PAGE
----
In 1969, Bill Deal & the Rhondels had three Top 40 hits in a row in the U.S., which were covers of R&B songs from earlier in the decade. European audiences were becoming nostalgic for this type of sound, so Jerry Ross headed to Europe late that year to check on the progress of the Rhondels’ records. He discovered an unexpected outcome from that trip. In a February 21, 1970 article in Record World magazine titled “Jerry Ross Discovers Gold in Netherlands,” his late 1969 trip was detailed. In a club in Zurich, Jerry Ross heard a new regional hit “Ma Belle Amie” by the Dutch group the Tee Set. In Hamburg, he was equally impressed when he heard the new single from the Dutch band, the Shocking Blue, called “Venus.” Quickly, Jerry Ross signed three Dutch acts to another new U.S. label he had created, with a distribution deal with MGM, called Colossus. With unbelievable odds, all three acts’ U.S. debut singles became hits in 1970. The George Baker Selection’s “Little Green Bag” went to number 21, “Ma Belle Amie” went to number five, and “Venus” went to number one. This 1970 surge of hits from Holland has been nicknamed the Dutch Invasion.
The Shocking Blue
Flip side: Hot Sand
A side: Venus
Top 100 debut: December 13, 1969
Peak position: 1
Colossus C 108
The first album on the new Colossus record label was the twelve song debut from the Shocking Blue. It contained a European hit that preceded “Venus” called “Send Me a Postcard.” It also featured their next two U.S. Top 100 singles “Mighty Joe” and “Long and Lonesome Road.” The album was solid with all songs written by their guitarist and sitarist Robby Van Leeuwen. What was missing from the album was the flip side of “Venus,” a song called “Hot Sand.” This flip side had more of a rock edge than “Venus” with intense verses like what Led Zeppelin brought to their flip side “Living Loving Maid” during that season and what Alice Cooper would achieve later on with their flip side “Yeah, Yeah, Yeah.” Robby Van Leeuwen was featured on lead guitar followed by sitar after each couplet. Mariska Veres’ vocals on the choruses brought a strength that we would later hear in Blondie.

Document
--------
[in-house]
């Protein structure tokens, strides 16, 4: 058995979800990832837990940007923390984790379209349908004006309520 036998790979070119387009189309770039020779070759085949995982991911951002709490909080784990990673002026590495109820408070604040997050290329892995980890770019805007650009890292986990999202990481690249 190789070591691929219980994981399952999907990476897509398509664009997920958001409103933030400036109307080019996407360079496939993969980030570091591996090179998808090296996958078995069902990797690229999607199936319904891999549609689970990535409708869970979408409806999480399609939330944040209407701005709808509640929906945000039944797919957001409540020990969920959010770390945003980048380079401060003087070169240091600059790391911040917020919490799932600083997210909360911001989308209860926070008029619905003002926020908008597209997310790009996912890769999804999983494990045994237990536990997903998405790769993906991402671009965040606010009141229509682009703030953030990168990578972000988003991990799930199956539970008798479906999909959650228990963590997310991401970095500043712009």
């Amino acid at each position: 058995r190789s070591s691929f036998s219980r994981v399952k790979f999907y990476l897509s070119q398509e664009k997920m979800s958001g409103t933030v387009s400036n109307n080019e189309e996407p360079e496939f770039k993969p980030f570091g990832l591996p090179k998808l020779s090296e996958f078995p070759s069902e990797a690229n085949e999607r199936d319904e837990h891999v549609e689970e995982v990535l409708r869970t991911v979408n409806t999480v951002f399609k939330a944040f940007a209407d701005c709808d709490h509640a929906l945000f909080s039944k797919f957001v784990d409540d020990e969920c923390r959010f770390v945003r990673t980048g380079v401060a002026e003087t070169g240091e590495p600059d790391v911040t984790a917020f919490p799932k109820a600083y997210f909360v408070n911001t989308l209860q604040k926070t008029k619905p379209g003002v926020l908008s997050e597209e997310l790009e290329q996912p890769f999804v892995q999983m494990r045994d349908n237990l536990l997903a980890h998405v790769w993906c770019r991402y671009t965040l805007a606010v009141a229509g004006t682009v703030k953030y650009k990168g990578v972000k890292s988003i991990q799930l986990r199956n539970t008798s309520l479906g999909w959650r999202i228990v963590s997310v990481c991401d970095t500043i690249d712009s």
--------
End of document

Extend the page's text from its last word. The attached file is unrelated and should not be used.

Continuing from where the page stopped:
The Shocking Blue had one final single on Colossus, not on the album, late in the year, called “Never Marry a Railroad Man.” It had limited airplay and just missed the Top 100 at 102. Its flip side was from the album called “Hear My Song,” although on the album it is listed as “California Here I Come,” the next line in the chorus.
Due to the success of Jerry Ross’ Dutch Invasion, U.S. audiences were eager to accept more bands from the Netherlands a few years later. The band Focus achieved Top 10 status with “Hocus Pocus” in 1973 and Golden Earring reached the number thirteen position the following year with “Radar Love.”
BillDeal and Ammon Tharp’s 1992 compilation “The Toast of Virginia Beach,” on Ripete records, a top beach music label, includes the Rhondels’ singles produced by Jerry Ross and ends with a live medley of their three biggest hits, as they performed throughout the ‘90s in the southeast region. The CD photo shows Ammon Tharp on the left and Bill Deal on the right. Their 1997 collection, “Once Upon a Time” included a Sam & Dave medley, which was popular in live shows, called “Hold On / Soul Man.”
Last year, the British oldies label Ace released “Some Kinda Magic,” with two dozen songs co-written by Jerry Ross including the original version of “I’m Gonna Make You Love Me” by Dee Dee Warwick, “Love Love Love” by Bobby Hebb, a cover of “Mr. Dream Merchant” by Dusty Springfield and a version of “Are You Ready for This” by Jay and the Techniques as the flip side of their final charting single in 1969.
Warren Kurtz is a Contributing Editor at Goldmine, known for “Fabulous Flip Sides” along with interviews, CD, DVD and book reviews. “Warren’s Fabulous Flip Sides” can be heard most Saturday mornings, in the 9 a.m. hour, Eastern time, on WVCR radio as part of “Moments to Remember.”